One should stay within their comfort zone. There may be places to go that are within an expanded comfort zone if there are like minded individuals in attendance.

  21. #21
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    A lot of very helpful replies which will be helpful to me. Debs is correct very few if any will notice you or me. I do not wear anything that stands out, I wear comfortable shoes women's shoes and usually no make up. However I don't feel as though I am being fully "out" and I am planning on going out more noticeably dressed as a woman this weekend. It is an event where most people will know me - but not as Robbie. I don't "pass" so it is walking through the streets getting to the event which is the most daunting.
    Cheers
    Robbie

  22. #22
    Silver Member Micki_Finn's Avatar
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    As long as you take a few sensible precautions, then what’s the worst that will happen? Maybe a few unkind words? People of color, disabled people, and gay people deal with that possibility every day of their lives. You can either live in fear that people will think negatively of you (which someone somewhere already does anyway), or you can live your life.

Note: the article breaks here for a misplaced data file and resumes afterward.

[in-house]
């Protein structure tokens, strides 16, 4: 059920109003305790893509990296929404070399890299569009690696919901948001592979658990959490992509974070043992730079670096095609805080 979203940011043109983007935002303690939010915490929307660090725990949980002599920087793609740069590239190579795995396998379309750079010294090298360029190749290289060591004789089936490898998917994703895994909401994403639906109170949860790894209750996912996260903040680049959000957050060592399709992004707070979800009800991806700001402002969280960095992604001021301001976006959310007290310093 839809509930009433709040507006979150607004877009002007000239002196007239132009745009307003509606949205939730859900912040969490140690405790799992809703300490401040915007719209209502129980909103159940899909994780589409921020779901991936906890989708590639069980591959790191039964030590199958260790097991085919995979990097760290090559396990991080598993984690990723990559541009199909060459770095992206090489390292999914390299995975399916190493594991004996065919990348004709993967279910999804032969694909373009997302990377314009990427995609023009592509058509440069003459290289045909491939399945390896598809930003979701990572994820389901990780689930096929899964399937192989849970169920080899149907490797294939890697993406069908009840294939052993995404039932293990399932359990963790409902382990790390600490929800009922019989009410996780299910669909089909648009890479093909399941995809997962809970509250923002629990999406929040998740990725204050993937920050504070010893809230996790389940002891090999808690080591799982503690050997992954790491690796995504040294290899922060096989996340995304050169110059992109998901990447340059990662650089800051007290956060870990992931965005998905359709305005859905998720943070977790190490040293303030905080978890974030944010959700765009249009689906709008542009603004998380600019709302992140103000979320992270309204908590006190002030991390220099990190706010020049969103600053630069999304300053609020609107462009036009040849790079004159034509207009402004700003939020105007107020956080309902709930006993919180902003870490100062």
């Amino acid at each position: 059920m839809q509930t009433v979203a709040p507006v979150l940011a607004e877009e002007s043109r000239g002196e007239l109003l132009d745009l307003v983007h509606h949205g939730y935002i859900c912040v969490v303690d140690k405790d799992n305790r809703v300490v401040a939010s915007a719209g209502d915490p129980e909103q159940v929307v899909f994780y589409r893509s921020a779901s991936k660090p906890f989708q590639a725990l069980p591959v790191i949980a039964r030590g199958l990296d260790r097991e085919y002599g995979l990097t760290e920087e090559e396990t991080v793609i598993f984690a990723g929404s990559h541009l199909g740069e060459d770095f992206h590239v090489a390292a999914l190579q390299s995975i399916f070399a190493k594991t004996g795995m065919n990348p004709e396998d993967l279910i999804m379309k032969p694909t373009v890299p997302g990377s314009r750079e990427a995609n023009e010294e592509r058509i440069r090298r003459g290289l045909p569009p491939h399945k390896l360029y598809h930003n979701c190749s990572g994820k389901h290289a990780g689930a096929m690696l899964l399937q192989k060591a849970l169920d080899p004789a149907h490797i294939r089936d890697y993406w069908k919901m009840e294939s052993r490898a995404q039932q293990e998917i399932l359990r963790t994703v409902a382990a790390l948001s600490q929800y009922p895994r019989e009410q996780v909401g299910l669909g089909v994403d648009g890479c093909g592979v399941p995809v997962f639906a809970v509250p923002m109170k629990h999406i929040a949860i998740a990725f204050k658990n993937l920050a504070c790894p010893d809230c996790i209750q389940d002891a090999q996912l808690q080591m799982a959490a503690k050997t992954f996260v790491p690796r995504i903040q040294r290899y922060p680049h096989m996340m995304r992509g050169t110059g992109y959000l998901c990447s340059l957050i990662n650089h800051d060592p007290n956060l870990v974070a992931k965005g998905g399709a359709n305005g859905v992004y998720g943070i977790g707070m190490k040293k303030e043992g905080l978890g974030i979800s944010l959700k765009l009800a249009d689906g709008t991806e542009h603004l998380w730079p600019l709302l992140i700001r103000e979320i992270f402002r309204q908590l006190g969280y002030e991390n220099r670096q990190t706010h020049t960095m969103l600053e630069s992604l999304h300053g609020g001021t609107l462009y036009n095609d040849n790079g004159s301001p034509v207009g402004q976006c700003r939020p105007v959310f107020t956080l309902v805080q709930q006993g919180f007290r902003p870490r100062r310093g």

23. #23
    Gold Member Alice Torn's Avatar
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    Kym, As society is becoming more and more unraveled in these crazy uncertain times, and more and more tension, and people desperate and on extreme edge, YES, it is ok, to feel that way. Things are scary now more than several months ago!! I also am more timid about ever going out again dressed, as i see more and more instability and hate in the air. Be ye careful!

    [SIZE=1]- - - Updated - - -[/SIZE]

    Like Stephanie 47, I am way too tall and big to comfortably go out now, around people much. I am six foot eleven, 264 pounds, in my heels, and more with my wig, over seven feet, with size 16 womens pumps. I have no flats, unless i wear my male shoes,in lady mode. I am too large and too tall not to attract a ton of attention and looks, some not well meaning.
    IT TAKES A REAL DRESS TO WEAR A MAN.

  24. #24
    Aspiring Member jacques's Avatar
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    hello Kym,
    it happens to lots of us (I think) in all sorts of situations.
    I am not "out" (except at home) and for some reason I have not been dressing for a couple of weeks... the longer it goes on the tougher it gets.
    stay safe; stay healthy
    luv J

  25. #25
    Senior Member BrendaPDX's Avatar
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    Hi Kym, Yes I have and know exactly what you are feeling, a lot of us get that same feeling. Just hold your head high, don't act like a victim, and keep your elbows in. You look great you shouldn't fear not passing. One more thing, don't go out at night, especially alone! If you must, stay alert, keep your eyes open, stay near your car, and carry some mace in your hand. No cop would blame you for that. Be strong and have fun, the adrenaline rush is amazing! Take care and be safe.